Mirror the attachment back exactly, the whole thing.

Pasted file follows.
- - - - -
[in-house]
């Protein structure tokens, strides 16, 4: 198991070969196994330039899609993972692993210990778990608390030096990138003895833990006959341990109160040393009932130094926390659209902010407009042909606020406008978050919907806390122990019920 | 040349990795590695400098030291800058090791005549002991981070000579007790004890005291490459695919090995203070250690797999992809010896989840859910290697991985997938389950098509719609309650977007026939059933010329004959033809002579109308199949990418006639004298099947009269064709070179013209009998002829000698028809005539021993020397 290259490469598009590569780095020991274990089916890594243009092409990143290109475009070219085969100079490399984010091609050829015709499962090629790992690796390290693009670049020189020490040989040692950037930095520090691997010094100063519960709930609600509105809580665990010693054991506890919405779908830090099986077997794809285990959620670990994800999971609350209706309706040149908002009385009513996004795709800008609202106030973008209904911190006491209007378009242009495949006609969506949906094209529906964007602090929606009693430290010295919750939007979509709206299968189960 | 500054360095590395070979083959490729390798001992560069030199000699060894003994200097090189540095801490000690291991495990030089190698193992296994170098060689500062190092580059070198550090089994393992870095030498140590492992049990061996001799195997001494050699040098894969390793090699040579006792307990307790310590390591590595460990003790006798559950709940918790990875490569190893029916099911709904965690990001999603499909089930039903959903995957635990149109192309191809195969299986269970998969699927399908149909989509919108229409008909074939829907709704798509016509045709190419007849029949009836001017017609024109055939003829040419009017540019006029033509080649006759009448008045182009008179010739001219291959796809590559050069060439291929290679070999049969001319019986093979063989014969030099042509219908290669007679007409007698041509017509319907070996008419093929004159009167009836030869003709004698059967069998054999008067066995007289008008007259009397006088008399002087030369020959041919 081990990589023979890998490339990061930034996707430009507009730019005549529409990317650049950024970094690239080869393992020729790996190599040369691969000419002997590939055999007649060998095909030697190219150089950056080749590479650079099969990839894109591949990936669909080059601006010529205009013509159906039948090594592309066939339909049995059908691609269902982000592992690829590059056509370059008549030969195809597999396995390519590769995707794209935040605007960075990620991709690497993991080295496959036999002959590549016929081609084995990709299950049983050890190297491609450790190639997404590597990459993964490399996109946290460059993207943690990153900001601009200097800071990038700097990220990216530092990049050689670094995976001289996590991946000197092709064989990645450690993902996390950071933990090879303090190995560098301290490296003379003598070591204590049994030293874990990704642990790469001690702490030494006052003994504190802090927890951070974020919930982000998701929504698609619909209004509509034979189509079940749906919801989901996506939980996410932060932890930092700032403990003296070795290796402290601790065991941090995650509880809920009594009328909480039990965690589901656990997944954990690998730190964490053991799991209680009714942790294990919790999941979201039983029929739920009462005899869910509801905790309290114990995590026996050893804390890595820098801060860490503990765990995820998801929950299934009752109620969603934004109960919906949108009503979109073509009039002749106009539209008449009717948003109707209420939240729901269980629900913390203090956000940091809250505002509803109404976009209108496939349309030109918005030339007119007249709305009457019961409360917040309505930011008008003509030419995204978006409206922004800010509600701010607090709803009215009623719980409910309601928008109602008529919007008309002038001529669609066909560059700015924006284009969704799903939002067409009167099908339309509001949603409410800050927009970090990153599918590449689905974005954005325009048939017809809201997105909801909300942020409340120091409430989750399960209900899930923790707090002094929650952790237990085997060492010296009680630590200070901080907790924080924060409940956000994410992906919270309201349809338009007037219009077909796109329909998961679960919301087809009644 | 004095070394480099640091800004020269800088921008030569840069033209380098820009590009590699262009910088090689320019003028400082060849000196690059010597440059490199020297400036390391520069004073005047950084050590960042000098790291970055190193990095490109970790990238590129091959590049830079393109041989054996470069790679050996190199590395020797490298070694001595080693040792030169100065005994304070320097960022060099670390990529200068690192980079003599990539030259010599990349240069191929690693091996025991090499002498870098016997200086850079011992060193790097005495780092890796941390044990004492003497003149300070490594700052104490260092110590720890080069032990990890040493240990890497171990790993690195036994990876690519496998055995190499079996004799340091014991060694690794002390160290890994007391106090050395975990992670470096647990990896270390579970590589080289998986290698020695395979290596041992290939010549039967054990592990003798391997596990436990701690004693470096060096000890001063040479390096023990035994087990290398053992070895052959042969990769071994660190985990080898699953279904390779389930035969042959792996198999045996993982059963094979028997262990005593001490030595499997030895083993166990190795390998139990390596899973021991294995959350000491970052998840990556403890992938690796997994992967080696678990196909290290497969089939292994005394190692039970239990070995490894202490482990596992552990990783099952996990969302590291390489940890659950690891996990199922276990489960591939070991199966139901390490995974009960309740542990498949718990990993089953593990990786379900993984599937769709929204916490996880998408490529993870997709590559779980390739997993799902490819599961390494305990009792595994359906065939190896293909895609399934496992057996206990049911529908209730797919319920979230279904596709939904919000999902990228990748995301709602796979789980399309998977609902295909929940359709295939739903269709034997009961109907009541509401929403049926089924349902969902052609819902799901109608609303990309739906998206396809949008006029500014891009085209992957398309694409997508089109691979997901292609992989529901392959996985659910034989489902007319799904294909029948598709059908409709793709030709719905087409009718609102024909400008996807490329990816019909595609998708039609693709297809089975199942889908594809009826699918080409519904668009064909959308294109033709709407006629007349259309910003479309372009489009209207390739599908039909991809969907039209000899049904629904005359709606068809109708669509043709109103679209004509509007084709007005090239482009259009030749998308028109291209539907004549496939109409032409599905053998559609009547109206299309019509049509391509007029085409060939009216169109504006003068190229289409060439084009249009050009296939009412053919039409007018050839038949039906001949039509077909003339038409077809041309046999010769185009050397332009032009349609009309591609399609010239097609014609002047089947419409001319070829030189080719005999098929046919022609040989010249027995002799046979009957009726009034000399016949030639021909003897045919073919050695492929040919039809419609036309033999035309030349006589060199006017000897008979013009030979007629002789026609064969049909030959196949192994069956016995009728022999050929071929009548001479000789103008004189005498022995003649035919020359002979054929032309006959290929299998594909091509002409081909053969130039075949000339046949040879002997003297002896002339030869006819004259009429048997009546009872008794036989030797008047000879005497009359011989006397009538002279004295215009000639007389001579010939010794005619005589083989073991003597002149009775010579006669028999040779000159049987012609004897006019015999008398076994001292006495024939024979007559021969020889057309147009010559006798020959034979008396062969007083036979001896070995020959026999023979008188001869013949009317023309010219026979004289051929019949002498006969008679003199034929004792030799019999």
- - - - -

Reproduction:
[in-house]
């Protein structure tokens, strides 16, 4: 198991070969196994330039899609993972692993210990778990608390030096990138003895833990006959341990109160040393009932130094926390659209902010407009042909606020406008978050919907806390122990019920 | 040349990795590695400098030291800058090791005549002991981070000579007790004890005291490459695919090995203070250690797999992809010896989840859910290697991985997938389950098509719609309650977007026939059933010329004959033809002579109308199949990418006639004298099947009269064709070179013209009998002829000698028809005539021993020397 290259490469598009590569780095020991274990089916890594243009092409990143290109475009070219085969100079490399984010091609050829015709499962090629790992690796390290693009670049020189020490040989040692950037930095520090691997010094100063519960709930609600509105809580665990010693054991506890919405779908830090099986077997794809285990959620670990994800999971609350209706309706040149908002009385009513996004795709800008609202106030973008209904911190006491209007378009242009495949006609969506949906094209529906964007602090929606009693430290010295919750939007979509709206299968189960 | 500054360095590395070979083959490729390798001992560069030199000699060894003994200097090189540095801490000690291991495990030089190698193992296994170098060689500062190092580059070198550090089994393992870095030498140590492992049990061996001799195997001494050699040098894969390793090699040579006792307990307790310590390591590595460990003790006798559950709940918790990875490569190893029916099911709904965690990001999603499909089930039903959903995957635990149109192309191809195969299986269970998969699927399908149909989509919108229409008909074939829907709704798509016509045709190419007849029949009836001017017609024109055939003829040419009017540019006029033509080649006759009448008045182009008179010739001219291959796809590559050069060439291929290679070999049969001319019986093979063989014969030099042509219908290669007679007409007698041509017509319907070996008419093929004159009167009836030869003709004698059967069998054999008067066995007289008008007259009397006088008399002087030369020959041919 081990990589023979890998490339990061930034996707430009507009730019005549529409990317650049950024970094690239080869393992020729790996190599040369691969000419002997590939055999007649060998095909030697190219150089950056080749590479650079099969990839894109591949990936669909080059601006010529205009013509159906039948090594592309066939339909049995059908691609269902982000592992690829590059056509370059008549030969195809597999396995390519590769995707794209935040605007960075990620991709690497993991080295496959036999002959590549016929081609084995990709299950049983050890190297491609450790190639997404590597990459993964490399996109946290460059993207943690990153900001601009200097800071990038700097990220990216530092990049050689670094995976001289996590991946000197092709064989990645450690993902996390950071933990090879303090190995560098301290490296003379003598070591204590049994030293874990990704642990790469001690702490030494006052003994504190802090927890951070974020919930982000998701929504698609619909209004509509034979189509079940749906919801989901996506939980996410932060932890930092700032403990003296070795290796402290601790065991941090995650509880809920009594009328909480039990965690589901656990997944954990690998730190964490053991799991209680009714942790294990919790999941979201039983029929739920009462005899869910509801905790309290114990995590026996050893804390890595820098801060860490503990765990995820998801929950299934009752109620969603934004109960919906949108009503979109073509009039002749106009539209008449009717948003109707209420939240729901269980629900913390203090956000940091809250505002509803109404976009209108496939349309030109918005030339007119007249709305009457019961409360917040309505930011008008003509030419995204978006409206922004800010509600701010607090709803009215009623719980409910309601928008109602008529919007008309002038001529669609066909560059700015924006284009969704799903939002067409009167099908339309509001949603409410800050927009970090990153599918590449689905974005954005325009048939017809809201997105909801909300942020409340120091409430989750399960209900899930923790707090002094929650952790237990085997060492010296009680630590200070901080907790924080924060409940956000994410992906919270309201349809338009007037219009077909796109329909998961679960919301087809009644 | 004095070394480099640091800004020269800088921008030569840069033209380098820009590009590699262009910088090689320019003028400082060849000196690059010597440059490199020297400036390391520069004073005047950084050590960042000098790291970055190193990095490109970790990238590129091959590049830079393109041989054996470069790679050996190199590395020797490298070694001595080693040792030169100065005994304070320097960022060099670390990529200068690192980079003599990539030259010599990349240069191929690693091996025991090499002498870098016997200086850079011992060193790097005495780092890796941390044990004492003497003149300070490594700052104490260092110590720890080069032990990890040493240990890497171990790993690195036994990876690519496998055995190499079996004799340091014991060694690794002390160290890994007391106090050395975990992670470096647990990896270390579970590589080289998986290698020695395979290596041992290939010549039967054990592990003798391997596990436990701690004693470096060096000890001063040479390096023990035994087990290398053992070895052959042969990769071994660190985990080898699953279904390779389930035969042959792996198999045996993982059963094979028997262990005593001490030595499997030895083993166990190795390998139990390596899973021991294995959350000491970052998840990556403890992938690796997994992967080696678990196909290290497969089939292994005394190692039970239990070995490894202490482990596992552990990783099952996990969302590291390489940890659950690891996990199922276990489960591939070991199966139901390490995974009960309740542990498949718990990993089953593990990786379900993984599937769709929204916490996880998408490529993870997709590559779980390739997993799902490819599961390494305990009792595994359906065939190896293909895609399934496992057996206990049911529908209730797919319920979230279904596709939904919000999902990228990748995301709602796979789980399309998977609902295909929940359709295939739903269709034997009961109907009541509401929403049926089924349902969902052609819902799901109608609303990309739906998206396809949008006029500014891009085209992957398309694409997508089109691979997901292609992989529901392959996985659910034989489902007319799904294909029948598709059908409709793709030709719905087409009718609102024909400008996807490329990816019909595609998708039609693709297809089975199942889908594809009826699918080409519904668009064909959308294109033709709407006629007349259309910003479309372009489009209207390739599908039909991809969907039209000899049904629904005359709606068809109708669509043709109103679209004509509007084709007005090239482009259009030749998308028109291209539907004549496939109409032409599905053998559609009547109206299309019509049509391509007029085409060939009216169109504006003068190229289409060439084009249009050009296939009412053919039409007018050839038949039906001949039509077909003339038409077809041309046999010769185009050397332009032009349609009309591609399609010239097609014609002047089947419409001319070829030189080719005999098929046919022609040989010249027995002799046979009957009726009034000399016949030639021909003897045919073919050695492929040919039809419609036309033999035309030349006589060199006017000897008979013009030979007629002789026609064969049909030959196949192994069956016995009728022999050929071929009548001479000789103008004189005498022995003649035919020359002979054929032309006959290929299998594909091509002409081909053969130039075949000339046949040879002997003297002896002339030869006819004259009429048997009546009872008794036989030797008047000879005497009359011989006397009538002279004295215009000639007389001579010939010794005619005589083989073991003597002149009775010579006669028999040779000159049987012609004897006019015999008398076994001292006495024939024979007559021969020889057309147009010559006798020959034979008396062969007083036979001896070995020959026999023979008188001869013949009317023309010219026979004289051929019949002498006969008679003199034929004792030799019999």